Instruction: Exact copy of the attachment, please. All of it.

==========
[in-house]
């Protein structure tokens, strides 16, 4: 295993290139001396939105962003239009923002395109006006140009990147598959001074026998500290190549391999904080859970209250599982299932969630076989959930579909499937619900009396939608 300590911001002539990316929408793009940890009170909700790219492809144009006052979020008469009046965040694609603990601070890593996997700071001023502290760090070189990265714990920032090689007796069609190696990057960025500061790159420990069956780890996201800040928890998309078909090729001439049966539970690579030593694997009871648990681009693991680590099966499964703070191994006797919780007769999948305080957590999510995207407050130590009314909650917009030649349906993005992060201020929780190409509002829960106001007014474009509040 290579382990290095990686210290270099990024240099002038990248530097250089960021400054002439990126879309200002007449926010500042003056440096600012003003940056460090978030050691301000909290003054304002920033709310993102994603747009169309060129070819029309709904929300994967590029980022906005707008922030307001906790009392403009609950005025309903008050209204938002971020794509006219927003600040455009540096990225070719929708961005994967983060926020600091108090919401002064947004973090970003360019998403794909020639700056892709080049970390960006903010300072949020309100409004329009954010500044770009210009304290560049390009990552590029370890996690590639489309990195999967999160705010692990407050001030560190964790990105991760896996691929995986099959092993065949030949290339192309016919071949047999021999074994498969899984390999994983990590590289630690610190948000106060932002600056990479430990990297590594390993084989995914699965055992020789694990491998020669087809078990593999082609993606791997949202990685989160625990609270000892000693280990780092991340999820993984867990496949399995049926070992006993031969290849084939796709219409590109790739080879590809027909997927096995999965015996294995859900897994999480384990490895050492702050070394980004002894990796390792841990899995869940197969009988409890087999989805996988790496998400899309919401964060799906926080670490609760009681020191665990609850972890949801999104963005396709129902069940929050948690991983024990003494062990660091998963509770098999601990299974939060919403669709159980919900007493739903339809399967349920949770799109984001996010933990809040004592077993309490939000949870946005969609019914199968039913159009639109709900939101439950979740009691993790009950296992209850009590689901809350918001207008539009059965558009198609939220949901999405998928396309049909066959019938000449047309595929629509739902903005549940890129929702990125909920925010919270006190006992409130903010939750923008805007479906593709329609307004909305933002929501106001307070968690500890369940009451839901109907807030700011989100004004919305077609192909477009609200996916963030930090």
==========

[in-house]
């Protein structure tokens, strides 16, 4: 295993290139001396939105962003239009923002395109006006140009990147598959001074026998500290190549391999904080859970209250599982299932969630076989959930579909499937619900009396939608 300590911001002539990316929408793009940890009170909700790219492809144009006052979020008469009046965040694609603990601070890593996997700071001023502290760090070189990265714990920032090689007796069609190696990057960025500061790159420990069956780890996201800040928890998309078909090729001439049966539970690579030593694997009871648990681009693991680590099966499964703070191994006797919780007769999948305080957590999510995207407050130590009314909650917009030649349906993005992060201020929780190409509002829960106001007014474009509040 290579382990290095990686210290270099990024240099002038990248530097250089960021400054002439990126879309200002007449926010500042003056440096600012003003940056460090978030050691301000909290003054304002920033709310993102994603747009169309060129070819029309709904929300994967590029980022906005707008922030307001906790009392403009609950005025309903008050209204938002971020794509006219927003600040455009540096990225070719929708961005994967983060926020600091108090919401002064947004973090970003360019998403794909020639700056892709080049970390960006903010300072949020309100409004329009954010500044770009210009304290560049390009990552590029370890996690590639489309990195999967999160705010692990407050001030560190964790990105991760896996691929995986099959092993065949030949290339192309016919071949047999021999074994498969899984390999994983990590590289630690610190948000106060932002600056990479430990990297590594390993084989995914699965055992020789694990491998020669087809078990593999082609993606791997949202990685989160625990609270000892000693280990780092991340999820993984867990496949399995049926070992006993031969290849084939796709219409590109790739080879590809027909997927096995999965015996294995859900897994999480384990490895050492702050070394980004002894990796390792841990899995869940197969009988409890087999989805996988790496998400899309919401964060799906926080670490609760009681020191665990609850972890949801999104963005396709129902069940929050948690991983024990003494062990660091998963509770098999601990299974939060919403669709159980919900007493739903339809399967349920949770799109984001996010933990809040004592077993309490939000949870946005969609019914199968039913159009639109709900939101439950979740009691993790009950296992209850009590689901809350918001207008539009059965558009198609939220949901999405998928396309049909066959019938000449047309595929629509739902903005549940890129929702990125909920925010919270006190006992409130903010939750923008805007479906593709329609307004909305933002929501106001307070968690500890369940009451839901109907807030700011989100004004919305077609192909477009609200996916963030930090």